Home.jpg (2678 bytes) Mosin Nagant Rifle Bore Slugging Tutorial
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A common question asked by Mosin Nagant collectors is "How do I tell what size bore my rifle has?" In this context the term "bore" is referring to the inside of the barrel in general and is not interchangeable with bore diameter. This may sound confusing at first, but it must be understood that the inside of the barrel has two different dimensions measured at the lands and the grooves. The lands are the high parts that impart spin to the bullet and the distance between them is the bore diameter. The grooves are the low parts between the lands and the distance between them is groove diameter. All models of Mosin Nagant rifles have a nominal bore diameter of .300" or 7.62mm. Although bore diameter will vary somewhat, it is usually not a concern unless the bore is extremely worn. What is important in bullet selection is the groove diameter. A bullet larger than the groove diameter can cause dangerously high pressure when the rifle is fired. A bullet significantly smaller than the groove diameter might not stabilize properly and be inaccurate. Ideally the bullet should be slightly smaller than the groove diameter. Because of the wide variation in groove diameter between models and even within models the only way to be sure is to slug the "bore", or inside of the barrel. The result is a good first step in determining what ammunition or size of bullet for handloading will be most accurate in a specific rifle. The process is not difficult and requires a minimum of investment in tools, materials and time. See the picture below for an illustration of the realtionship between the lands, the grooves, and the bullet.

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Tools and Materials While there are commercial bore slugging kits available from gunsmith suppliers, I have put together a kit with inexpensive and readily available materials. These include 1/8 size "egg sinker" fishing weights available at WalMart, a 1/4" diameter wooden dowel from Home Depot (or WalMart), a small piece of wire I had in the shop, some gun grease (any type of thick lubricant would work), a plastic mallet, a shop towel, and a caliper for measuring the slug. The dowel is cut up into approximately 6" sections. The number required depends on the length of the barrel. The caliper is by far the most expensive item at about $25-$30. I purchased mine from MidwayUSA, but have since seen them in the tool department of Home Depot. The total kit should cost no more than about $50. For rifles of larger or smaller caliber an adjustment would need to be made in the size of the lead slugs and possibly the dowel. It has been suggested that 00 buck shot will work as a slug, but I have not tried it and like the hole through the middle of the sinker for reasons that will be obvious.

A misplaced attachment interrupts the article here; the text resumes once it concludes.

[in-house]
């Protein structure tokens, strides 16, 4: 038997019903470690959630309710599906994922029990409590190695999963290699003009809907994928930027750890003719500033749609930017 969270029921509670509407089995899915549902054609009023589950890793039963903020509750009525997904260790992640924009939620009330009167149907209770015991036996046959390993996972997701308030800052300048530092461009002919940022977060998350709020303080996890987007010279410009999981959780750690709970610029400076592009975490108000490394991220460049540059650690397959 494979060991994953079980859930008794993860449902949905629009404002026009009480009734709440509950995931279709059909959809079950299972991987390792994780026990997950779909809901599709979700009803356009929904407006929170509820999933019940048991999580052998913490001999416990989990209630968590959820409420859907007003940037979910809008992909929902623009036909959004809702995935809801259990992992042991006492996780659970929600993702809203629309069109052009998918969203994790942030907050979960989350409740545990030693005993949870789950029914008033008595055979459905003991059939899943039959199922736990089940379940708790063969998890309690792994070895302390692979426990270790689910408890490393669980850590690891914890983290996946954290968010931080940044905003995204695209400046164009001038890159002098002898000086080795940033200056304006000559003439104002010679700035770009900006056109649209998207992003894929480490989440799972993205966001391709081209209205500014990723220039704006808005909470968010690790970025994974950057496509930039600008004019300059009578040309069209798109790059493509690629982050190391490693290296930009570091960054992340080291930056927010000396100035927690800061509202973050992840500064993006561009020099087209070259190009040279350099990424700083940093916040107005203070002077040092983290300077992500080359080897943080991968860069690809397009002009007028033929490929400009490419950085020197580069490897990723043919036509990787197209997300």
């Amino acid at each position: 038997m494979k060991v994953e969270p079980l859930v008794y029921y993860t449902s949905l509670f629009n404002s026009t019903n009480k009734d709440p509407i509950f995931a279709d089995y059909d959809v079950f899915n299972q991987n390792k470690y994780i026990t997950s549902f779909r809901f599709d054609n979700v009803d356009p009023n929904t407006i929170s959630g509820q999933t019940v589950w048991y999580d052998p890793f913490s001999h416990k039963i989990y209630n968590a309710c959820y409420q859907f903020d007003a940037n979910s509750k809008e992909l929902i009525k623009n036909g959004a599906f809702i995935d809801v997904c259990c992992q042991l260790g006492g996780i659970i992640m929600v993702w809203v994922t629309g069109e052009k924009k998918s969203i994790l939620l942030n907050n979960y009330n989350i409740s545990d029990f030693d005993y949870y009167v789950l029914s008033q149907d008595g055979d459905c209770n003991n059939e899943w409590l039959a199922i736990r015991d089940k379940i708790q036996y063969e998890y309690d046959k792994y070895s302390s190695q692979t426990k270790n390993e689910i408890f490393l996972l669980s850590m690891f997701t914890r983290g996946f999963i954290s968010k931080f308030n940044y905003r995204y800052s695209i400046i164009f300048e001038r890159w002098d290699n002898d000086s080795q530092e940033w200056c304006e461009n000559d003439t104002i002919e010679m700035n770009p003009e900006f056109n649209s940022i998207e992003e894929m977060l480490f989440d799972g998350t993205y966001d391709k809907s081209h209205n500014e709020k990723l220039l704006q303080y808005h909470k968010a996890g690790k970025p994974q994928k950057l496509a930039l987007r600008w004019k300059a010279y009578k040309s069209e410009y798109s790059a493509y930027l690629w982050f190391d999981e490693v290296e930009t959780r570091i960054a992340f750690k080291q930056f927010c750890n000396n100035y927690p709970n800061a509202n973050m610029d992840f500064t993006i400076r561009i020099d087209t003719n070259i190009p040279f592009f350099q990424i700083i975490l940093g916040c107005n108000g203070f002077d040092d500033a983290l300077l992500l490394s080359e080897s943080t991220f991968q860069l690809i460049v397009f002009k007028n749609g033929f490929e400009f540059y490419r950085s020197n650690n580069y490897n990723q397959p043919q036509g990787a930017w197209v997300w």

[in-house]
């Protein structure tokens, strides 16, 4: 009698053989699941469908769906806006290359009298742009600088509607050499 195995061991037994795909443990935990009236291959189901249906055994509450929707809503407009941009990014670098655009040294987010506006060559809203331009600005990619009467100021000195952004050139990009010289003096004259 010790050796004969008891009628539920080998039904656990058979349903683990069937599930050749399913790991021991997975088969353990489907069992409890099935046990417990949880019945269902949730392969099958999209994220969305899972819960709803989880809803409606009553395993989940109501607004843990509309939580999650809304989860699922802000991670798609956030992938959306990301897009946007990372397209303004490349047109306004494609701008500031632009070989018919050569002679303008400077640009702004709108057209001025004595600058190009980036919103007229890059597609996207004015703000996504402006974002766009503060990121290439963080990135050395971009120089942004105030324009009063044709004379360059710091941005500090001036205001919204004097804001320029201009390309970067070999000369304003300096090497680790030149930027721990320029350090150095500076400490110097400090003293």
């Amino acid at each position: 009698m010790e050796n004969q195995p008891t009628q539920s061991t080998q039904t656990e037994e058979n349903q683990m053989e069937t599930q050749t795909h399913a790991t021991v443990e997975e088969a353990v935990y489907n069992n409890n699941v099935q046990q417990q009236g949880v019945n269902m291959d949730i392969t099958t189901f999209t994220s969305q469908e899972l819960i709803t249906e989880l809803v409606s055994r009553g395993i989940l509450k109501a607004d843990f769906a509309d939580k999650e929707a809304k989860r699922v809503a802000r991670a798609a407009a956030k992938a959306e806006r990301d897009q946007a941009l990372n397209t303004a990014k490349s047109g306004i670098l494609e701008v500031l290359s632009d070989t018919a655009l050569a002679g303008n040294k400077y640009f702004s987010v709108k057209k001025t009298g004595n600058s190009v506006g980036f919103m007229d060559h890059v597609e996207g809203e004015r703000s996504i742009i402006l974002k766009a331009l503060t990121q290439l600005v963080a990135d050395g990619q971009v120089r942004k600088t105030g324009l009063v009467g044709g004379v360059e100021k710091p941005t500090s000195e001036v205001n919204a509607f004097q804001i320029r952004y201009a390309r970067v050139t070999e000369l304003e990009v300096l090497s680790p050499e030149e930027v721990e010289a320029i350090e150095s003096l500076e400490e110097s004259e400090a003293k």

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The Process For larger views, click on the pictures.

Before beginning any disassembly, maintenance, or cleaning on any firearm visually inspect the chamber and magazine to be sure that it is unloaded.

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The 1/8 size egg sinkers are very close to the approximately .310" size of a Mosin Nagant bore. It is best to "flatten" them with the mallet to slightly increase the diameter before using them.

Place the butt of the rifle on the towel to protect it from scratches and lean the rifle against the workbench

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Place the slug on the wire to make it easier to apply the grease. slug004.JPG (27647 bytes) slug005.JPG (16260 bytes)
Insert the greased slug into the muzzle of the rifle. slug006.JPG (21105 bytes) slug007.JPG (17798 bytes)
Gently tap the slug into the muzzle with the mallet taking care to keep it straight. slug008.JPG (29625 bytes) slug009.JPG (16199 bytes)
Using a section of the dowel rod and the mallet, continue to drive the slug into the bore. As each section of dowel is driven in, add another section on top of it and keep driving the slug. At some point the slug may become slightly loose and can be pushed by hand. Short sections of dowel are used so that they won't bend or break if the bore is tight. The wooden dowel will not damage the bore or crown of the rifle either. Hardwood dowels are recommended as they are much stronger and less likely to break than softer wood like poplar. slug010.JPG (10221 bytes) slug011.JPG (10141 bytes)
The slug will fall out of the chamber where it can be recovered. It might fall onto the floor so it is best to do this in a clean area over a surface that won't be stained by the grease. Recover the slug. slug012.JPG (47401 bytes) slug013.JPG (8218 bytes)
Wipe the grease off the slug with the towel. There will be 4 grooves cut into the slug by the lands of the rifle. Between the grooves will be 4 corresponding high points which are left by the grooves of the rifle. Measure across two opposite high points with the calipers following the manufacturer's instructions. In this example the groove diameter of our rifle, a 1938 Tula ex-PEM sniper, is .313 inches. .311 bullets (.303 British or 7.7 Japanese) should work well. slug014.JPG (41139 bytes) slug015.JPG (51537 bytes)
Before shooting the rifle clean the bore as you normally would to remove any grease or small lead shavings from the slug.


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